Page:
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Kahlil Gibran said “Work is love made visible.” As a craftsperson, I’ve tried to incorporate that spiritual ideal into what I make.
When I began in the early ‘70s, it wasn’t a good time to become a craftsperson: there were no apprenticeships or workshops making furniture, at least not in Oxfordshire, England, where I live. Making things with your hands was considered an anachronism in an industrial age.
Even the renowned design theorist and teacher Professor David Pye thought the crafts were in terminal decline in the late 1960s – and would only survive through the amateur who did things for love and not to make a livelihood.
If the Crafts Survive
Looking back, it’s easy to see why traditional craft apprenticeships were in terminal decline – they were no longer fit for their historic purpose. Instead, they were modeled on rote learning, which required apprentices to be unquestioningly obedient to their master. At the same time, the widening of education challenged these didactic forms of learning.
But in the midst of all that a quiet revolution was going on; the crafts were being reinvented.
Eventually, the movement became officially known as the British Craft Revival. Fast forward to the present, and the crafts have enjoyed a worldwide reinvigoration. Today, in the UK for example, this revival has now become serious business; the Craft Industry is worth an estimated 3-4 billion British pounds per year.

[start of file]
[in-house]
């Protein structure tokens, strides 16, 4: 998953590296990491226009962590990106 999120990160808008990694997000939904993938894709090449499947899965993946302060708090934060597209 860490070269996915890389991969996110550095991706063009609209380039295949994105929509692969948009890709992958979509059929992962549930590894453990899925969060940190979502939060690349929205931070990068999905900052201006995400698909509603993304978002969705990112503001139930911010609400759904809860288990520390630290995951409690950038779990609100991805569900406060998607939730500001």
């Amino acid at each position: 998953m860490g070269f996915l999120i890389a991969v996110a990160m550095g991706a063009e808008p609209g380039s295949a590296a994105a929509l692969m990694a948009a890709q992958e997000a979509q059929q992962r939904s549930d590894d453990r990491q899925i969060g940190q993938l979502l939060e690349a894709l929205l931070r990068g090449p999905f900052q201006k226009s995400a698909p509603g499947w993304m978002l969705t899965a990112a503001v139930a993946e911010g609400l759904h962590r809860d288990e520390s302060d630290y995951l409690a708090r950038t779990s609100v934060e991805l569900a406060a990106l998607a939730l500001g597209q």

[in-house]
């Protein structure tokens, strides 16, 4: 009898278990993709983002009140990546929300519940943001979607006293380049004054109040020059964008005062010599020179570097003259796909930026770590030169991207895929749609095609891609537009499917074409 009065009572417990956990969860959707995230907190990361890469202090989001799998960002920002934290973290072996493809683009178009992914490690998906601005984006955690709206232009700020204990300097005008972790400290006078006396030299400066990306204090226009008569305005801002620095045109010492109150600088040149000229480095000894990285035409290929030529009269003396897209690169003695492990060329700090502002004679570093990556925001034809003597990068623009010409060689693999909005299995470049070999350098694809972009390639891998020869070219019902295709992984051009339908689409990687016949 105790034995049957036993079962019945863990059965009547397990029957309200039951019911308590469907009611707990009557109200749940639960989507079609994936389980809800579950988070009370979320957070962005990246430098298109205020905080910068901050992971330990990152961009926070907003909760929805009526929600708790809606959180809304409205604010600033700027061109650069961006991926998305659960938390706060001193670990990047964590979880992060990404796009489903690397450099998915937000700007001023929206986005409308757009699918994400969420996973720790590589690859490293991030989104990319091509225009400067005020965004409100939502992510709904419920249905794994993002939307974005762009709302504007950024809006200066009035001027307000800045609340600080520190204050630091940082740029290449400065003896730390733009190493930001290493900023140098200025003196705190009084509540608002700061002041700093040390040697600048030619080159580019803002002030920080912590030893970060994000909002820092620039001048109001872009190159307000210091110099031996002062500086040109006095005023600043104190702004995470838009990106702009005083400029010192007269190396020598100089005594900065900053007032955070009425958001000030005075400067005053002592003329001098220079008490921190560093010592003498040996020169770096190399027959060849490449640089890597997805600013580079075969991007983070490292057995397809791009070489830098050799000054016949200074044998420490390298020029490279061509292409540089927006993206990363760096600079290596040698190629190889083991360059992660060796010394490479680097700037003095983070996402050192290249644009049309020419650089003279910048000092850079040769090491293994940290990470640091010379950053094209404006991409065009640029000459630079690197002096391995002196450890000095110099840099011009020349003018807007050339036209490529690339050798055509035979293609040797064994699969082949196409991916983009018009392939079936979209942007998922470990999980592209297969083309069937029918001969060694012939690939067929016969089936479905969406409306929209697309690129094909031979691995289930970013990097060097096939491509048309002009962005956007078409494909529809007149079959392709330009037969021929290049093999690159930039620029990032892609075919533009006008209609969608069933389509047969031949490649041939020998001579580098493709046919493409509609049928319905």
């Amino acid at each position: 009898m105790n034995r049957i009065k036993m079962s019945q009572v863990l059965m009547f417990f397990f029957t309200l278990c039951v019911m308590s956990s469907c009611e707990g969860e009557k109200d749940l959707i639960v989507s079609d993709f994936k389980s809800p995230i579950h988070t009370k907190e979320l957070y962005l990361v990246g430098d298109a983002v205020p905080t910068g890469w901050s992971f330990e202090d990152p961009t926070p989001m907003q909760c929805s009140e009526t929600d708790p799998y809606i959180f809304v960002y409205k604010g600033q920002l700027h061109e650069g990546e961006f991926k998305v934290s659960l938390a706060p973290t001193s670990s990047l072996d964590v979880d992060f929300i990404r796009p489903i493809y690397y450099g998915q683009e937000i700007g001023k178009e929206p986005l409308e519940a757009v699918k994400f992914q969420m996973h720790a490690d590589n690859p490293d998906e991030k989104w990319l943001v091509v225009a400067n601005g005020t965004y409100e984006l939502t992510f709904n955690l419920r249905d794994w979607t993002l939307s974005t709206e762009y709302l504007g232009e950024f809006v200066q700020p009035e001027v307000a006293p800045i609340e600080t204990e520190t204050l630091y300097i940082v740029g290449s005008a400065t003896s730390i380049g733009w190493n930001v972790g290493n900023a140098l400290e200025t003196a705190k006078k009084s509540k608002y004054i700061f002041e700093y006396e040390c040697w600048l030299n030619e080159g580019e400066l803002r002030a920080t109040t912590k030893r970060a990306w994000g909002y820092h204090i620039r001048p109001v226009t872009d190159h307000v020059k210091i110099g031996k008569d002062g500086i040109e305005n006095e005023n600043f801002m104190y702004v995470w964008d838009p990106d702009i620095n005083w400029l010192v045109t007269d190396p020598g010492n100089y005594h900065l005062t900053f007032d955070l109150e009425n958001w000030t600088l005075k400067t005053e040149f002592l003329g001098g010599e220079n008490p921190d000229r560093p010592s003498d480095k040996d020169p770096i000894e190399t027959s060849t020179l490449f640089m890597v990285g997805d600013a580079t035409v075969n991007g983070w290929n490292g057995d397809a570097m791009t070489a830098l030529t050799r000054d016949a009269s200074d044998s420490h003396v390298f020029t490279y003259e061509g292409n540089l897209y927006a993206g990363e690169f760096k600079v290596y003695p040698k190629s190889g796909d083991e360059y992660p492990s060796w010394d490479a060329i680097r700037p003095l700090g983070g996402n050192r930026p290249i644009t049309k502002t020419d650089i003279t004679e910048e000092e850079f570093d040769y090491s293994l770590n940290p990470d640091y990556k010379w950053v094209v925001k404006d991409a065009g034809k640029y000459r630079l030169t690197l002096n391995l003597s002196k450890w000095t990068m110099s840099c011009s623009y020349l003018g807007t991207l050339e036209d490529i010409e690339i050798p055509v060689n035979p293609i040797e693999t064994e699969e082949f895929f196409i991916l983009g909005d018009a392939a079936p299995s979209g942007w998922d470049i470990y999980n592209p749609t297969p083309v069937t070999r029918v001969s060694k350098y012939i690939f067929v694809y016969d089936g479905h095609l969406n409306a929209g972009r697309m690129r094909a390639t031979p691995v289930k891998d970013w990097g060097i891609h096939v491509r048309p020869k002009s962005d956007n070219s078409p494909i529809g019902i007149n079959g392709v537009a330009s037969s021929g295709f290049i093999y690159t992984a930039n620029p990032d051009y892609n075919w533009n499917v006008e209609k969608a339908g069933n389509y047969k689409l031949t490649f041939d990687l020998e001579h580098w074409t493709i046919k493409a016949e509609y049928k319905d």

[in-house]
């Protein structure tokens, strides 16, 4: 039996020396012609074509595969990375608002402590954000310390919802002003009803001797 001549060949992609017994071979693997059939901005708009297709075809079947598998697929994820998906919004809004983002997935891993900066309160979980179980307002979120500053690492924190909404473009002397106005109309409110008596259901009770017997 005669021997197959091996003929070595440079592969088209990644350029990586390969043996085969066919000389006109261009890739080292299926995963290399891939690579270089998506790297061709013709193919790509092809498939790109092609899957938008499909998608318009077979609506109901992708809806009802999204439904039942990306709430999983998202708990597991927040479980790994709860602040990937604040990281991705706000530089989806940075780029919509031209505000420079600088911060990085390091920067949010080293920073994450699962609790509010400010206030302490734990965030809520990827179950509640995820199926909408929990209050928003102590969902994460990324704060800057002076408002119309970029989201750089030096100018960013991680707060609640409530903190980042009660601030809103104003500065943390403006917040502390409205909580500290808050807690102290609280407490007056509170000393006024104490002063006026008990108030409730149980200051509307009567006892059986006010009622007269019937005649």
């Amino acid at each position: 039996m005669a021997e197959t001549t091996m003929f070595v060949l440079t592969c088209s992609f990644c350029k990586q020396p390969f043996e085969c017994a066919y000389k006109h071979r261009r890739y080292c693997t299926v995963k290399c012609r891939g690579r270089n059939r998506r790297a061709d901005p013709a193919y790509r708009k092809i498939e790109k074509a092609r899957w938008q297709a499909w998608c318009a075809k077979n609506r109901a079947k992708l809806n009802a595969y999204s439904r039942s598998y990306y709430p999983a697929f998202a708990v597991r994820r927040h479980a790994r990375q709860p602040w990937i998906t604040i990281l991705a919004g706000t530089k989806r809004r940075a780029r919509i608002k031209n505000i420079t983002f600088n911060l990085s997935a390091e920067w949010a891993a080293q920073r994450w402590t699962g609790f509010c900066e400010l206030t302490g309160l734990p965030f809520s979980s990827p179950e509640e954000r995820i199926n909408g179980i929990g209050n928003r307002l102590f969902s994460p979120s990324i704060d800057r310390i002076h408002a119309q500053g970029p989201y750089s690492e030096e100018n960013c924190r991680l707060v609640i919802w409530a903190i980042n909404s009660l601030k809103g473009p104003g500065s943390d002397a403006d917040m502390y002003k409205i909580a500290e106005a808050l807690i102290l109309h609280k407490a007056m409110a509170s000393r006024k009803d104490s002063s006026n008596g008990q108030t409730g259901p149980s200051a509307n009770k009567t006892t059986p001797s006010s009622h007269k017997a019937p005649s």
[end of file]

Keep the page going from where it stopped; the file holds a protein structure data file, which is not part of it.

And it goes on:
I knew nothing of craft history and philosophy when I started, and still less about running a craft workshop enterprise. I had the vaguest knowledge of William Morris and John Ruskin, whose writings inspired the British Arts and Crafts Movement. But somehow, unknown to me, that legacy had penetrated my cultural DNA.
Very slowly a new type of craftsperson gradually emerged in the 20th century. It began with a few loners. They were really practical philosophers: architects, sculptors, graphic designers who wanted creative autonomy. In the USA Wharton Esherick (1887-1970), George Nakashima (1905-1990) and Sam Maloof (1916-2009), the first craftsperson to be awarded a MacArthur Fellowship, pioneered a new kind of independent craftsperson – one who designed and made their own furniture and collaborated with clients much like an artist might do. This new movement also happened elsewhere: James Krenoff (1920-2009) in Sweden and Edward Barnsley (1900-1987), Alan Peters (1933-2009) and John Makepeace (1939-) in the UK pioneered a similar model. They became the new masters to my generation of aspiring craftspeople; they were our role models.